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On Pak-Afghan border, some join Taliban to settle scores with relatives: WP
 
 
 
Yar Dad Khan sleeps with a Kalashnikov assault rifle in his bed, primed for the day his cousin returns.
His cousin is a local Taliban commander in northwestern Pakistan. Khan is a pro-government tribal leader. The two men do not get along.
In the rough borderlands between Pakistan and Afghanistan, the global war against the Taliban often boils down to a family feud, pitting tribe against tribe, son against father, brother against brother.
While the Taliban leadership professes devotion to a 7th-century interpretation of Islam, many insurgents have far more parochial interests. They want revenge for an old grievance against their neighbors, or to settle a score with relatives.
The local passions enveloped in the broader conflict help to explain why the United States and its allies have struggled for more than eight years to end the insurgency, without success. The tribal and familial infighting is not new, but now it has the veneer of a civilizational clash, with more weapons, money and recruits to keep the enmities fresh.
"There are so many factors that contribute to Talibanization," said Saad Muhammad, a retired Pakistani general who directs a conflict-oriented think tank in this frontier city. "But by and large, it's just a young person getting an idea and signing up."
Khan, the pro-government tribal leader, told the story of his struggle with the Taliban from the relative safety of a house that his family has rented in Peshawar, about 20 miles south of their native tribal area of Mohmand.
The shabby brick house is located down a narrow dirt lane and is indistinguishable from dozens of others on the block, or from millions of others in this teeming city. Khan and his relatives say they don't think Khan's cousin, Raheel Khan, can find them here. Still, Yar Dad Khan, a genial man with a graying beard, eyed the door warily as he spoke, and he kept his weapon close at hand.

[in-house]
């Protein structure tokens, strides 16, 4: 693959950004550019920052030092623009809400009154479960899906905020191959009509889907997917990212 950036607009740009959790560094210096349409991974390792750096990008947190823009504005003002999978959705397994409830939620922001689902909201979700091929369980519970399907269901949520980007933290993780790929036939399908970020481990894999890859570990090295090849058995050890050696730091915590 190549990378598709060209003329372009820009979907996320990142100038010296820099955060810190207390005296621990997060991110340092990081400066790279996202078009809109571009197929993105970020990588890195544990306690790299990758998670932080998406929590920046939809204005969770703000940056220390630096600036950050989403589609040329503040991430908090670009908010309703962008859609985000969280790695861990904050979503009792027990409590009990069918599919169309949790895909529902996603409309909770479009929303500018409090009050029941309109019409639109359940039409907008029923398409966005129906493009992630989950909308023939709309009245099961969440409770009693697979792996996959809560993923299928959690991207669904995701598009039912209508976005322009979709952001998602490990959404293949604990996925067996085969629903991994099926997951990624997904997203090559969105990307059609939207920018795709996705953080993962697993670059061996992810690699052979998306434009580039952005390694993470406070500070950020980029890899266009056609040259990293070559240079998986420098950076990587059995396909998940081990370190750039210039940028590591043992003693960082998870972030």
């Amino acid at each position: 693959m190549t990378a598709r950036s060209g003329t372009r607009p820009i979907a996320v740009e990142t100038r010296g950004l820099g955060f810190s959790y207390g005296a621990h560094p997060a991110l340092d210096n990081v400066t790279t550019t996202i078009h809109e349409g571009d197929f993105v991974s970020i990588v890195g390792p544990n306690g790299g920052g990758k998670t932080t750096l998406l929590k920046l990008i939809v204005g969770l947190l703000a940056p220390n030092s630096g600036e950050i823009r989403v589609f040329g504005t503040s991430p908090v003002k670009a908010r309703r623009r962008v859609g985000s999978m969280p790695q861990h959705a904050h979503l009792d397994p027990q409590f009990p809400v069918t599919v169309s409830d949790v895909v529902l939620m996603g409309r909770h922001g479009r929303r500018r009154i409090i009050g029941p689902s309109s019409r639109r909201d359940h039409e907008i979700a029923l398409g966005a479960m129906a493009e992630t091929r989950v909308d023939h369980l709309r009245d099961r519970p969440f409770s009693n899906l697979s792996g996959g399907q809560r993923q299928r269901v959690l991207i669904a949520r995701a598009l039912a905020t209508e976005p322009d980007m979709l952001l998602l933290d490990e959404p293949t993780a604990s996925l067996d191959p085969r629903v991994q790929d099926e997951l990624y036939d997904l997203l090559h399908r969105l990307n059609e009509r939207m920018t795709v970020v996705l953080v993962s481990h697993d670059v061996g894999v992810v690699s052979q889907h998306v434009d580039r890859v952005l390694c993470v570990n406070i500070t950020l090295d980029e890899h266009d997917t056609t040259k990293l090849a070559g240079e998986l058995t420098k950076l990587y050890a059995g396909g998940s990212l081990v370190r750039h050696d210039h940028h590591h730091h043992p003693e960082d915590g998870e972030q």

"There are some good people in the Taliban, who actually want to bring an Islamic system to Pakistan. But very few," said Khan, 35. "Most of them are bad people, like my cousin."
Before joining the Taliban, his relatives said, Khan's cousin was fond of Johnnie Walker Black Label Scotch whisky and was hardly a model of Islamic piety. His trigger for becoming an insurgent was not a religious awakening, relatives and friends say, but his father's decision to cut him out of the family inheritance.
That choice has had consequences: One family member has been killed, others have narrowly escaped death, and everyone in the family who has not joined the Taliban knows there is special reason to fear.
The conversion of Raheel Khan was surprising, because the family descends from a long line of maliks -- Pashtun tribal leaders who traditionally call the shots in the poverty-stricken Federally Administered Tribal Areas, which line Pakistan's northwestern border with Afghanistan. The maliks own much of the land, get the best education and, crucially, decide matters of war and peace on behalf of their fellow tribesmen. The government has long had only a token presence in the tribal areas; the maliks filled the void.
When the Taliban emerged as a force in the FATA in 2005 and 2006, members initially portrayed themselves as crusaders for Islamic justice. They patrolled the streets, punished criminals and enforced edicts against perceived vices, such as dancing and playing music. In the conservative but relatively lawless tribal areas, many welcomed the group's presence as benign, if occasionally brutal.